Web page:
Clergy engaging in denominational switching in unstable church environment

Denominational switching has long been fairly common among Protestant lay people, but more recently the trend is also evident among clergy. A report in Baptist News Global (June 19) finds that clergy, especially in the moderate and liberal offshoots of the Southern Baptist Convention, such as the Alliance for Baptists, have searched for greener pastures in more liberal denominations, such as the United Church of Christ. “Experts report a growing trend of denominational swapping among clergy,” writes Jeff Brumley. Baptist historian Bill Leonard notes that the trend is not completely new, as there have been notable instances throughout church history of clergy transitioning to other denominations, but he believes such switching is picking up, driven by economic, social and theological considerations, such as promoting women in ministry and LGBTQ inclusion. “As denominations have declined and become more rigid and doctrinaire, people have gone looking for opportunities in denominations that seem more compatible,” Leonard says. He adds that there are also generational shifts. “This generation is looking around,” he says. “More people are open to [switching] in part because younger generations of ministers weren’t necessarily raised in the old denominational loyalty.”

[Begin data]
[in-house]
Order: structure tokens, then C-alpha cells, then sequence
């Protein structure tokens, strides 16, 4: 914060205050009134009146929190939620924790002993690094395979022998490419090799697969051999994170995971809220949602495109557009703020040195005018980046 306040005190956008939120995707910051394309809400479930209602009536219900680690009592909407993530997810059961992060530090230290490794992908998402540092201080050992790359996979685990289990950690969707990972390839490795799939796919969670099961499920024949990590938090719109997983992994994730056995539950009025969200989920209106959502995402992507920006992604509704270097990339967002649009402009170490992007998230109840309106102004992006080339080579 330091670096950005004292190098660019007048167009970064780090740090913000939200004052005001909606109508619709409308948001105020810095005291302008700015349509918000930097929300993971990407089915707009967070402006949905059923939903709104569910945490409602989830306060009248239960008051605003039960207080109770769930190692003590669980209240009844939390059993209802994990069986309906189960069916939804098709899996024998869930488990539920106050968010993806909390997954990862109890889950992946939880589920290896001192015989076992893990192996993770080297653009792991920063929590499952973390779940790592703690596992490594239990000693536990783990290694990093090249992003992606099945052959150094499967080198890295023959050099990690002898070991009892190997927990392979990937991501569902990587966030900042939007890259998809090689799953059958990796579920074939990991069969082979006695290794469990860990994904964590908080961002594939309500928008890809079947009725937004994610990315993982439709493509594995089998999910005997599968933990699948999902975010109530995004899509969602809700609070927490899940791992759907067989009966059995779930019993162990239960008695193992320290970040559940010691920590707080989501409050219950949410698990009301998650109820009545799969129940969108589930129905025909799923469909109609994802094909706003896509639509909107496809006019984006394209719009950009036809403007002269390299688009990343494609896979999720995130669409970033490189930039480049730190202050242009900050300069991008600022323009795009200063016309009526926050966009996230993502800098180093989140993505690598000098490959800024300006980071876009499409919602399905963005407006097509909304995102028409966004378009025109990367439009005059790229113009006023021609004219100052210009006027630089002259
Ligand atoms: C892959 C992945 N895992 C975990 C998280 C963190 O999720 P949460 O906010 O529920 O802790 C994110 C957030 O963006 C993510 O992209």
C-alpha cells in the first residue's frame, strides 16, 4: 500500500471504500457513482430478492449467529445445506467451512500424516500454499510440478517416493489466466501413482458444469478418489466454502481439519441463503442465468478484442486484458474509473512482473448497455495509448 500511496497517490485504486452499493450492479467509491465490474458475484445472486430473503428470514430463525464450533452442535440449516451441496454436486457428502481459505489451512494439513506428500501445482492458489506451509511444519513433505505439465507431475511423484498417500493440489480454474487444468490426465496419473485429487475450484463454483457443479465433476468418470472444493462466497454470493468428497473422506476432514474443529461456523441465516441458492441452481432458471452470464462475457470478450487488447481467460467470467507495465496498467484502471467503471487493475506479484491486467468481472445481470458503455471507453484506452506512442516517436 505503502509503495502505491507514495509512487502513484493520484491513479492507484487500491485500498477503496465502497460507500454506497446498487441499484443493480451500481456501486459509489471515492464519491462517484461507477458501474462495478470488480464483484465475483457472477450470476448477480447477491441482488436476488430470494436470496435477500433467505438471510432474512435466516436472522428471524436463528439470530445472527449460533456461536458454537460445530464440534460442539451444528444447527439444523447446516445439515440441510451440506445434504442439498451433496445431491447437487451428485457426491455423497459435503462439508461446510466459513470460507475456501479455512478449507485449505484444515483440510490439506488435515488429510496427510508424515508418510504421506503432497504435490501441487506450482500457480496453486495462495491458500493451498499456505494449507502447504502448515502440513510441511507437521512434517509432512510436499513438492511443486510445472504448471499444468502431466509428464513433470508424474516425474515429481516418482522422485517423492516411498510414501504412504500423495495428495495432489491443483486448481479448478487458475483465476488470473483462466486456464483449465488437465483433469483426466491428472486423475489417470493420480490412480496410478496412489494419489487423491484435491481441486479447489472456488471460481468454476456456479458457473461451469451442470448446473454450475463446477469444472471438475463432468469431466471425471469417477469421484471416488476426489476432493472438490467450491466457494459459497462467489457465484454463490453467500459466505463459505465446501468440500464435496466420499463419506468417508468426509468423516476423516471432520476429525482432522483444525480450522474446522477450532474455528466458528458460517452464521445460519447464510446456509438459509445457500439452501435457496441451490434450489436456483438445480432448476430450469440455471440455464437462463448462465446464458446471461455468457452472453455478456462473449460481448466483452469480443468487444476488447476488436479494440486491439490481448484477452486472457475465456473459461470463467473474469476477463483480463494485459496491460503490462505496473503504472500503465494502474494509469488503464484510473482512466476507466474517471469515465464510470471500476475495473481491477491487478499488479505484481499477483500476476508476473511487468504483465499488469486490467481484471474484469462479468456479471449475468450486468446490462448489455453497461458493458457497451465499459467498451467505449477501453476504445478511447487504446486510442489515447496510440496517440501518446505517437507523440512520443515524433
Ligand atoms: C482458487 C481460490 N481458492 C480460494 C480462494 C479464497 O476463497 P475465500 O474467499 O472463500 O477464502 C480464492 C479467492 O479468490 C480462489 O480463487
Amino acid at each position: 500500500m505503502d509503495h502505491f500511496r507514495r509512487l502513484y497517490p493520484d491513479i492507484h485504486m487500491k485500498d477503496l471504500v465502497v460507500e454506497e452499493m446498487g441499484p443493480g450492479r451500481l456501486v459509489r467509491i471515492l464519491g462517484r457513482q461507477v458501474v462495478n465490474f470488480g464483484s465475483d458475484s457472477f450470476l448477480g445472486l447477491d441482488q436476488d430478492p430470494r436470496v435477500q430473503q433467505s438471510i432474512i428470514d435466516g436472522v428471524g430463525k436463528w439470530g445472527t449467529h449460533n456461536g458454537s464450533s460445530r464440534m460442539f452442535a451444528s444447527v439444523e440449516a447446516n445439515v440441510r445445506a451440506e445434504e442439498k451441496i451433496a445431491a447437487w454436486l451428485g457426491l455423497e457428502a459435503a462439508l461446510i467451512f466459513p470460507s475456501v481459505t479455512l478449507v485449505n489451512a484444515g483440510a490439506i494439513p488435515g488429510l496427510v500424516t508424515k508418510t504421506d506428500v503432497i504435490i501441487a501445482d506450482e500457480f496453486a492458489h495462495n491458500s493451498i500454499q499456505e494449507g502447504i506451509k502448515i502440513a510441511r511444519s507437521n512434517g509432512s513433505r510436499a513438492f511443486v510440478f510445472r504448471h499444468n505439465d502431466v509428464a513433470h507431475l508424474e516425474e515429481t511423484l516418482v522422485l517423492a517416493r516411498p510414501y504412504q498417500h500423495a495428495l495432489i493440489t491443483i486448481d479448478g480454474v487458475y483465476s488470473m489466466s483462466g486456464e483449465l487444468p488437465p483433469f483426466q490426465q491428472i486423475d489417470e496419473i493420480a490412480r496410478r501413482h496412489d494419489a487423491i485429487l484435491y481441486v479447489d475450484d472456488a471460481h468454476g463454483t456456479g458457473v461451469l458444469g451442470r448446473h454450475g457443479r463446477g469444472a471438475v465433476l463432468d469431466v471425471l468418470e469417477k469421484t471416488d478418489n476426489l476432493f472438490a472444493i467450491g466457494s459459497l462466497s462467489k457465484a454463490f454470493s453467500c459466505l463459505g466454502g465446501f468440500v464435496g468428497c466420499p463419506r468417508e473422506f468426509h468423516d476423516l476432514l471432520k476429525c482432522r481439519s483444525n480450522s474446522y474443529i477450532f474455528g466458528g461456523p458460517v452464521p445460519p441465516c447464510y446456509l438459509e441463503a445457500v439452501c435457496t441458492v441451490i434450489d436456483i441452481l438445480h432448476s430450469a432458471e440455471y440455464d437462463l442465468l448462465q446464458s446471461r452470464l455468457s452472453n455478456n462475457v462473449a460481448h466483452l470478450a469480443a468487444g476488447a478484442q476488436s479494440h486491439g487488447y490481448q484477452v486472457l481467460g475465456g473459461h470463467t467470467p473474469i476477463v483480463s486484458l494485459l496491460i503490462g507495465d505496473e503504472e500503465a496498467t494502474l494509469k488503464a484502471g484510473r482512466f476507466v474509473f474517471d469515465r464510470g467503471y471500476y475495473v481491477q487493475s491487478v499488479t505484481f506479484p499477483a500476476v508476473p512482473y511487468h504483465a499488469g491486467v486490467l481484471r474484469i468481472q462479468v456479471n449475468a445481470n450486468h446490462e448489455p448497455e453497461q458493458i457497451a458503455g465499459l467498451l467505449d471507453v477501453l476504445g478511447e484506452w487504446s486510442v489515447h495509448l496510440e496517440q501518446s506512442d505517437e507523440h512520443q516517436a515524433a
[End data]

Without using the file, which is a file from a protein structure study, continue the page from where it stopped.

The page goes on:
Denominational switching is taking place particularly among women ministers and church leaders; anecdotal evidence suggests female ministers are leaving moderate Baptist churches in significant numbers, Brumley writes. “Based on conversations I have had, I would say Baptists…(Southern, CBF, American) have lost hundreds if not thousands of women ministers in the past 40 years,” said Pam Durso, executive director of Baptist Women in Ministry. Aside from women and Baptists, such departures are said to be flourishing across multiple denominations. “I would say it is much more frequent now than it was 10 years ago, whether it’s leaving the Baptist church or someone coming into the Baptist church,” says William Vanderbloemen, founder and CEO of Vanderbloemen, an agency that conducts executive pastor searches for churches. He adds that religious organizations are increasingly searching outside traditional circles for qualified pastoral leadership, as it becomes “harder and harder to say we have to have someone from our own family.” Differences in denominational style, theological bent and priorities can be a challenge for switchers. One switcher clergyperson, Alan Rudnick, an American Baptist minister, served a Presbyterian church during his time in seminary and toward the end of his studies was contacted about an opportunity at a United Methodist congregation by a recruiter who he called a “religious headhunter.” Rudnick said that today’s church climate made it more necessary for clergy to be aware of opportunities outside of their current denominational contexts. “Churches are declining and closing,” he said. “To stay within one’s own denomination can be very self-limiting.”

(Baptist News Global,